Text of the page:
Emotions in a Relationship and Their Expression
All of us have emotions. The expression of these emotions in unappealing ways, usually creates a disconnect in our relationships. By contrast, the expression of emotions in a safe way can lead to our feeling more connected, especially to loved ones. Knowing how to express emotions tactfully is vital if you want to sustain your relationships.
Love, appreciation, gratitude and joy are all positive emotions we can share that build affectionate bonds with those around us. We can show love by telling others simply “I love you”, but it can also been shown in the expression “I miss you”. Appreciation is shown through our respect when we say “please” if we are asking for something and “thank you” for words or deeds said or done for our benefit. When we have made a mistake, we say “Sorry”.
In everyone’s life there are times we have to deal with stresses that bring up the emotions of fear, anger and sadness. Differences of opinion and hurt emotions will occur from time to time between any two people who often interact. The expression of your emotions enables you to solve difficulties together and remove the negative emotions. Ignoring negative emotions can cause you and your relationship to suffer.
No one else is in charge of your emotions. You are the person responsible for understanding your emotions. Instead of blaming others, you can explore your own emotions and why you have them. This is the path of self-discovery. For example, instead of telling your partner or friend that they make you feel abandoned, you can acknowledge the emotion of abandonment and find your own way to deal with that, perhaps finding new ways to spend time on your own instead of waiting for someone to give you some attention.
Label your emotions
If you feel anger, the expression of this can lead the other person to become defensive. If you are angry, calm down before you start talking. An angry voice invites an angry voice in return. To help the other person hear what you have to say without feeling defensive, choose a word for the emotion that lies behind any anger you may feel. You may feel sad or fearful for example. Your aim is for mutual understanding, not to start a fight.
You can start with “I have been feeling discouraged/sad/scared” Then you can explain the source of that feeling. A good way to start a sentence to explain your emotion is “My concern is ….” As an example, instead of saying “I feel sad because you don’t spend much time with me any more” you can say “I feel sad. My concern is that I don’t see an end in sight to your extra hours at work”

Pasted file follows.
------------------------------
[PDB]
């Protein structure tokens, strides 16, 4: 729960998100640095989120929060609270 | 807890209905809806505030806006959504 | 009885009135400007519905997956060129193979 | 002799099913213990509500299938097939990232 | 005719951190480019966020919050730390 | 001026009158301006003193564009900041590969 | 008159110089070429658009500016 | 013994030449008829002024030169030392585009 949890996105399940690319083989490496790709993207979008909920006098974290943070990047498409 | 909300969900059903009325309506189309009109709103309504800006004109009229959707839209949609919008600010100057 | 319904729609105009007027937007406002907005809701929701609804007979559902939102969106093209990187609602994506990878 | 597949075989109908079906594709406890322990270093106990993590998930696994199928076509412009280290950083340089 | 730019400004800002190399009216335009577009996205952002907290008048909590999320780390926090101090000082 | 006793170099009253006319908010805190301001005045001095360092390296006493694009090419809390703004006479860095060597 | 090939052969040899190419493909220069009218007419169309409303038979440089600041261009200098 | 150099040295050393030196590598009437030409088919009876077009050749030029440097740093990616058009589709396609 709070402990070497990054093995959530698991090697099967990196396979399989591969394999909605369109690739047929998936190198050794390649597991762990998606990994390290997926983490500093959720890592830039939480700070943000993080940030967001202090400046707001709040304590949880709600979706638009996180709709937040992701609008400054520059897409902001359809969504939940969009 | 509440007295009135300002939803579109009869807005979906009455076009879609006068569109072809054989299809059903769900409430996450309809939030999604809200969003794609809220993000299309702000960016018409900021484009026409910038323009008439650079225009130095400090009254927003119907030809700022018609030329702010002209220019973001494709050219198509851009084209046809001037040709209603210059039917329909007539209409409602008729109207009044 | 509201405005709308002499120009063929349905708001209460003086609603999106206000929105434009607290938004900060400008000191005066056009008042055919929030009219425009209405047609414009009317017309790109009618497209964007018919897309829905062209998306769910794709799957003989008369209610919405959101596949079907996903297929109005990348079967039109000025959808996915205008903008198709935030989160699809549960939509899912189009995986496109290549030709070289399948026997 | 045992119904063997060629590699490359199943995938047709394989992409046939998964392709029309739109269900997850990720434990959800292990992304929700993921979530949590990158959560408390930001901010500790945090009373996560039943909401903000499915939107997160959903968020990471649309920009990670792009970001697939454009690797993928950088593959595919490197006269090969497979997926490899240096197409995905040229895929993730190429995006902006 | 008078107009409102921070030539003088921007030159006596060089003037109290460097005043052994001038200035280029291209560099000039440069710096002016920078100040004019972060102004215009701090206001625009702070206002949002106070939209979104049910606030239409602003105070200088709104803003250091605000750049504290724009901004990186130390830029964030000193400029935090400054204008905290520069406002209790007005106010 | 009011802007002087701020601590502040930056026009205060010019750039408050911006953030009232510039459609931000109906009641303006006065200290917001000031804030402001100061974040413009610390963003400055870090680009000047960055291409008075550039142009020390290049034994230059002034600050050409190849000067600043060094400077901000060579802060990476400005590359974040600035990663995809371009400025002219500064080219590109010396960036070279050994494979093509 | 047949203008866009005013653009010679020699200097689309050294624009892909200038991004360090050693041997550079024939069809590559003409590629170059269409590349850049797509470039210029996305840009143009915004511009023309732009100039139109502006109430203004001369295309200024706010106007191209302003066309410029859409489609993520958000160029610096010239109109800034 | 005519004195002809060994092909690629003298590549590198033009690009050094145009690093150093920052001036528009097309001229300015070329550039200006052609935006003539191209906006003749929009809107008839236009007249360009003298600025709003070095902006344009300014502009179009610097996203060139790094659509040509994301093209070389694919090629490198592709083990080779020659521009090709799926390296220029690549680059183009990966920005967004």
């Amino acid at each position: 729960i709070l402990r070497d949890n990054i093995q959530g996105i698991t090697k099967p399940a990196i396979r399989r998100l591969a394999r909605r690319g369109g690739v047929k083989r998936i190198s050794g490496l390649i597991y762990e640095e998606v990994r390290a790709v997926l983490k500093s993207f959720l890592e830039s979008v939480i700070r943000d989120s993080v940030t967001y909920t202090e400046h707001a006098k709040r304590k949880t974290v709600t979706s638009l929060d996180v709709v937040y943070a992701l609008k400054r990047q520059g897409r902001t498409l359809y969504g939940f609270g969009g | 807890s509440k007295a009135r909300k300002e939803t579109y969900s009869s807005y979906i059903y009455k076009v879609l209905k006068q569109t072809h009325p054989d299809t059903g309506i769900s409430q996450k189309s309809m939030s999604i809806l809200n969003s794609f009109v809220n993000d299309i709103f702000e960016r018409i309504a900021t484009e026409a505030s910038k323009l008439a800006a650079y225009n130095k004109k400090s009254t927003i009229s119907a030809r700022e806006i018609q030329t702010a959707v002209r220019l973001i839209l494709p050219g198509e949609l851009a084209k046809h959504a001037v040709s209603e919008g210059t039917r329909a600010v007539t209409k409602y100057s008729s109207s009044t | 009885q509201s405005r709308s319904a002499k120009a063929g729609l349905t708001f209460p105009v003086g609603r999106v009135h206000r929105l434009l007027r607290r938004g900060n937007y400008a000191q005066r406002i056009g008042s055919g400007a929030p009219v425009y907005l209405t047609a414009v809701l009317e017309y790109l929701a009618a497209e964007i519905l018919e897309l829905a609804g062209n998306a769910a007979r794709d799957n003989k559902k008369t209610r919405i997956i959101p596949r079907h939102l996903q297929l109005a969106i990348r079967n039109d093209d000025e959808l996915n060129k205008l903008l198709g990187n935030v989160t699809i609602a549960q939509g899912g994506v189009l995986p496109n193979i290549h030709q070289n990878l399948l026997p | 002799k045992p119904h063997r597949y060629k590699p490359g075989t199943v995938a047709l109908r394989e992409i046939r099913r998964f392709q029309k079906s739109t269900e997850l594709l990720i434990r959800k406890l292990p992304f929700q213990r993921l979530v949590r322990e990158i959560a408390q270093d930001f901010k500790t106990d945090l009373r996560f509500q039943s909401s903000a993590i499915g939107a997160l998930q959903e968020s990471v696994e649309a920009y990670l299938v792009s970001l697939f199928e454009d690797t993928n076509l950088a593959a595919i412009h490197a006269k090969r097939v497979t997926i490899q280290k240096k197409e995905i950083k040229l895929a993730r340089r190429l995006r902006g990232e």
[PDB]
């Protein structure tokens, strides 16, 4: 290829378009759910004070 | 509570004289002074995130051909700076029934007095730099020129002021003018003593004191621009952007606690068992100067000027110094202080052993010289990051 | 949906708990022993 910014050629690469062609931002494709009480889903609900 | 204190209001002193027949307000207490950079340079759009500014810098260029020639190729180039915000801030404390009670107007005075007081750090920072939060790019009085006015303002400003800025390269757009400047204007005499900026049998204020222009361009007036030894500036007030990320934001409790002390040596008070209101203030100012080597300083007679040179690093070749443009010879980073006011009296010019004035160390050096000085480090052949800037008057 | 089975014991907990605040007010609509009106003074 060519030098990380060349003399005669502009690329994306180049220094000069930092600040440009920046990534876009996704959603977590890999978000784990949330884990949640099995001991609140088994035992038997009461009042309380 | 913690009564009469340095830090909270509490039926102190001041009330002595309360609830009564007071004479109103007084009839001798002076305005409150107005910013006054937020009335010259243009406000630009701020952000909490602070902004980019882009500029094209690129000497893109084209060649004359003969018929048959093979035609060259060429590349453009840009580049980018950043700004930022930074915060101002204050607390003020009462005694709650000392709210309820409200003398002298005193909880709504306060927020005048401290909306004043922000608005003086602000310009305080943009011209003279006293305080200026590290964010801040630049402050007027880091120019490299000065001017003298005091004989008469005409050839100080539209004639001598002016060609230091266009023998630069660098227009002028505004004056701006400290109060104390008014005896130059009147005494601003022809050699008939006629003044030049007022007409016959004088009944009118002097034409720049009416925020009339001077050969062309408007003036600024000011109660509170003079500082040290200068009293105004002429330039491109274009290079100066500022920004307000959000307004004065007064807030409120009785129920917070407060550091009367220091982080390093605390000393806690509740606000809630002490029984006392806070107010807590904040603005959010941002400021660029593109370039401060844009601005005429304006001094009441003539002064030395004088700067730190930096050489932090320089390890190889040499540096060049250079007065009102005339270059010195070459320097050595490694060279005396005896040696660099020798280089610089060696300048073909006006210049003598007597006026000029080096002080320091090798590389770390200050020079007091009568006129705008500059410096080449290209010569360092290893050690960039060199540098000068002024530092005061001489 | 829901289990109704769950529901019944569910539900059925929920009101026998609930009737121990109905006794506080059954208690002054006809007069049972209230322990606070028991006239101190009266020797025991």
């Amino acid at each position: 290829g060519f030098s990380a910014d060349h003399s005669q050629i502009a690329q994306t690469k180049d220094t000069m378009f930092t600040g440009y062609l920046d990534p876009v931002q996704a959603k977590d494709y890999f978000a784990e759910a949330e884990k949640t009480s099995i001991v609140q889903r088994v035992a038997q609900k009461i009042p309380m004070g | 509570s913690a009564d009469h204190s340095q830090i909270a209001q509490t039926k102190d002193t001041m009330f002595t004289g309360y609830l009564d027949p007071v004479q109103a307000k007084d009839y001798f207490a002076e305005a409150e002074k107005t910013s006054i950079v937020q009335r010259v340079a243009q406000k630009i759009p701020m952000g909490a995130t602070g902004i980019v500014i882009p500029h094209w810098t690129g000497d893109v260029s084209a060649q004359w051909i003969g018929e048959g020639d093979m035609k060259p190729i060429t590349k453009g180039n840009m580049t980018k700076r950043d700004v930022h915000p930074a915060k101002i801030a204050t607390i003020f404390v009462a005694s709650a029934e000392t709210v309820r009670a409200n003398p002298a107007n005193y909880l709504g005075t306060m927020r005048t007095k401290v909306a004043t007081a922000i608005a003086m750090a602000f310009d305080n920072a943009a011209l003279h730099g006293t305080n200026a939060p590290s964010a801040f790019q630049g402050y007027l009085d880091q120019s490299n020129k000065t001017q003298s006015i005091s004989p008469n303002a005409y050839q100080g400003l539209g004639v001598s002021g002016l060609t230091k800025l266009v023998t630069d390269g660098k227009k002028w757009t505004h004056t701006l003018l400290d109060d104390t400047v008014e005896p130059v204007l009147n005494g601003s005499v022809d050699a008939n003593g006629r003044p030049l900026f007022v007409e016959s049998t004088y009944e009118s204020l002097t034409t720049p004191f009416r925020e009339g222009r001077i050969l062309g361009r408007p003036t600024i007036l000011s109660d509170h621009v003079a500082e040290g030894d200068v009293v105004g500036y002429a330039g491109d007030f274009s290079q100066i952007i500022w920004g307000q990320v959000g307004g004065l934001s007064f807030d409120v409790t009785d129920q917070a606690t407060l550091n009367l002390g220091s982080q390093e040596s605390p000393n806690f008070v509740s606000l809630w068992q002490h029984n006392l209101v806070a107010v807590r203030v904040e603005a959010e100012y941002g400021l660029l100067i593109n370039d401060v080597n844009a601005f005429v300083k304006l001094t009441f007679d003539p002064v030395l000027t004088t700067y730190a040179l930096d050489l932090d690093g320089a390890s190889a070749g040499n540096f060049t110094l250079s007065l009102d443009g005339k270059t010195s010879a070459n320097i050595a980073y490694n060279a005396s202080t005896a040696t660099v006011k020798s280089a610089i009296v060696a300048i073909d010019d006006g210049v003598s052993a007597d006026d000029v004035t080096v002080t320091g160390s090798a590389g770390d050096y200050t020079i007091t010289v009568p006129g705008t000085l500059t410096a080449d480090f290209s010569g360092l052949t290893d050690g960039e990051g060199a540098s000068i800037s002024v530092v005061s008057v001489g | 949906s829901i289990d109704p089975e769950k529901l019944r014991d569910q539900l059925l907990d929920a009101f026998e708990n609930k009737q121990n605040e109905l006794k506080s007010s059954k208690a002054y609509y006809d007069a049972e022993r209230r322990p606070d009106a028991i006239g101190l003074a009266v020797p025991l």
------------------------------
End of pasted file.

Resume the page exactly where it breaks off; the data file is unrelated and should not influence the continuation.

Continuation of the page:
Remember, the other person is not responsible for your feelings. If there is something the other person has done that has caused you emotional upset, you can state what the action was, but do not accuse them of wrongdoing. For example: “When you came in late from work I was scared. My concern was…”. This leads to mutual understanding and closeness in your relationship.
Expressing your emotions
Sharing emotions effectively often begins with two simple words: “I feel….” and then the emotion, a word such as confused, joyful or exhausted. If you have trouble identifying the emotion, you can choose one of the four basic emotions: angry, sad, glad or fearful. By saying “I feel uncomfortable” or any other negative emotion, you are describing only yourself, leaving out the other person. This gives you the power to decide what you will do to feel better. You may be hungry, tired, over-worked or need to make a change in your life. Sharing your emotions with “I feel…” shows that you are focused on your dilemma with the person you are sharing with, and together you can find a solution.
Common emotional expression errors
A frequent mistake made when we try and share our feelings is to say “I feel that… ” The word “that” indicates that what will follow is going to be a thought, not an emotion. Thoughts just convey information and the connection is less intense than when you share the emotion you have.
Another mistake, common between couples in a close relationship, is to start your sentence “You make me feel…” This creates hurt emotions and arguments as it comes across as an accusation, not a statement of your emotions. “You make me feel…” also makes the person who says it, a victim. The phrase may make the person you are talking to feel shame or guilt, but it also makes you powerless. The person you are accusing, is also likely to counter-accuse and before long your conversation will probably escalate into an angry argument.
Remember, another person on their own cannot make you feel anything. If you do not get the response you expect, remind yourself that emotions arise due to a combination of what one person says or does and the other person’s interpretation of those words or actions.